PITTSBURGH — By now, you’ve heard the name of the latest COVID-19 variant, omicron.
The World Health Organization says it poses a high risk.
Here in Pittsburgh and across the commonwealth, there are no confirmed cases so far.
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Locally, doctors are keeping a close eye on the situation, and say getting vaccinated is more important than ever before.
“My take-home message is we need to be prepared, but we should not panic,” said Dr. Arvind Venkat, emergency physician with Allegheny Health Network.
Venkat says the variant was first identified in South Africa a few days ago, but he says it doesn’t mean it started there.
“The concern is these mutations might make it more transmissible or more virulent.”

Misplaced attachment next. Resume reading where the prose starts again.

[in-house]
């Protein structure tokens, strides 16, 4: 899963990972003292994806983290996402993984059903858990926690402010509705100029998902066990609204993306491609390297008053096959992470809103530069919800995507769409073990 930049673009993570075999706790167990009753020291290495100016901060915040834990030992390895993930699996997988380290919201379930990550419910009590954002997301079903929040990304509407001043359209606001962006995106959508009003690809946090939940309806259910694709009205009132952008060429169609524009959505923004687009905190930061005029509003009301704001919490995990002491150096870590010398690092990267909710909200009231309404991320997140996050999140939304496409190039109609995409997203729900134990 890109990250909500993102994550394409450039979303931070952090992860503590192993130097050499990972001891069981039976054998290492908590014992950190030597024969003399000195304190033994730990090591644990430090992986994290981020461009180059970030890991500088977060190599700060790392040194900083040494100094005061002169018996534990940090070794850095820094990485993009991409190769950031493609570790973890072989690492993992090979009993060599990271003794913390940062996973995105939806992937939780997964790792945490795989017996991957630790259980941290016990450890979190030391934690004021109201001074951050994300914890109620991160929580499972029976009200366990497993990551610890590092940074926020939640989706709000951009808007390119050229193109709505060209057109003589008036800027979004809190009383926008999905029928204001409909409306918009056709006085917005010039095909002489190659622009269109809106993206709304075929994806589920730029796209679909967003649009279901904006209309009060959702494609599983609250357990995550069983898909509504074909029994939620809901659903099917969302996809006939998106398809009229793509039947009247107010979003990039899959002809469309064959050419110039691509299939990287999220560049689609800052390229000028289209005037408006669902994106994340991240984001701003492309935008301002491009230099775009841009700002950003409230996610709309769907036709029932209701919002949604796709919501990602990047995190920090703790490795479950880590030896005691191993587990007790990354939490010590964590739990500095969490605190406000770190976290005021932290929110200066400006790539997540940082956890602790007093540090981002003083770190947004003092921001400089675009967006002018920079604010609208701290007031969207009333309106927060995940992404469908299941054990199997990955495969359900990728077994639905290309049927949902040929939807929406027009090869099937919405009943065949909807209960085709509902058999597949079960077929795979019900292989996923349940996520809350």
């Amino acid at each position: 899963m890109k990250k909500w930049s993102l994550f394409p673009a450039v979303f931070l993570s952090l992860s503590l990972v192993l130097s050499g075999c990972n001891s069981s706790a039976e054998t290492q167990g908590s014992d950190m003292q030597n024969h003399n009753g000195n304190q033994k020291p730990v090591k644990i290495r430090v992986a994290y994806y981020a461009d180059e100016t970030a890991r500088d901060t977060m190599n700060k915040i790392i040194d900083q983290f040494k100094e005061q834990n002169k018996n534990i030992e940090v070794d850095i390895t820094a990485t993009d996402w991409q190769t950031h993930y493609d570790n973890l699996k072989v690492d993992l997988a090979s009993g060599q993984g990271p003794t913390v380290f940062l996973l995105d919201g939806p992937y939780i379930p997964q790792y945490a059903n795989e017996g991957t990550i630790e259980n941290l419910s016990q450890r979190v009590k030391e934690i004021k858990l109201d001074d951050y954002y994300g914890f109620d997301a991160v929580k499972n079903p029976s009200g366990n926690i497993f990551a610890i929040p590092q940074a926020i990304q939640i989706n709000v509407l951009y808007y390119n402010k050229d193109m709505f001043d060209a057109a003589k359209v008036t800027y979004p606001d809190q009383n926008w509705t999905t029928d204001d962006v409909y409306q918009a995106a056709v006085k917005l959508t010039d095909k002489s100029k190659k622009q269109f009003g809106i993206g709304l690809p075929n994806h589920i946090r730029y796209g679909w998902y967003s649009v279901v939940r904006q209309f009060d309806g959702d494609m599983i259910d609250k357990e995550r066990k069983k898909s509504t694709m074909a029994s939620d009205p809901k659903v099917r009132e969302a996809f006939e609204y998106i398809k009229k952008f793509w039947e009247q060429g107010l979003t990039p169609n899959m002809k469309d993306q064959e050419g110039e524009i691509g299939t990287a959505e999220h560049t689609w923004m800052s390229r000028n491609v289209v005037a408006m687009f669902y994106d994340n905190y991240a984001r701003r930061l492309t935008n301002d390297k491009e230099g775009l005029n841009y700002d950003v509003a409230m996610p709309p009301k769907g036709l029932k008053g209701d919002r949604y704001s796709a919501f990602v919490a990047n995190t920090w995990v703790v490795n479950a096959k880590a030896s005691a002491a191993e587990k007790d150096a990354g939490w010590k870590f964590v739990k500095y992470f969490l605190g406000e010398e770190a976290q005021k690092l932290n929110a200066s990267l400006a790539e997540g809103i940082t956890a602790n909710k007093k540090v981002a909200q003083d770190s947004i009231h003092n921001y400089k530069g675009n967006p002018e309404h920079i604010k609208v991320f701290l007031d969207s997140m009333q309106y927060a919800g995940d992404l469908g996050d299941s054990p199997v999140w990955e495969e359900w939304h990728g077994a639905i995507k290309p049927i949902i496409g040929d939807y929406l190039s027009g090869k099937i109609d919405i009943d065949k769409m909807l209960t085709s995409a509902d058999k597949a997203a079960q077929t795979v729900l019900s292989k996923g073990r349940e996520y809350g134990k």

Venkat says because the research and data on the variant are so new, there are a lot of unknowns, including the warning signs and how your body will react to it.
“We really don’t know yet whether the symptoms are going to be significantly different. There really hasn’t been enough time to investigate that,” said Venkat.
As far as testing for this variant and keeping local and statewide surveillance, he says there is a process.
“Public health labs have to sequence samples from positive patients. So when we do the PCR testing, it’s possible for labs to then send those samples to public health labs.”
He says it’s too soon to say whether omicron is here in Pittsburgh.
In fact, he says he wouldn’t be surprised if cases are in the U.S. that haven’t been reported yet.
“With how interconnected the world is, it is very likely that we already have cases here in the U.S., and it’s just a matter of time as we sequence more samples that this is identified.”
Dr. Venkat says getting both the flu shot and COVID vaccine could be critical in keeping hospital beds open in the months ahead.
He says masking and social distancing are essential in the ongoing fight.
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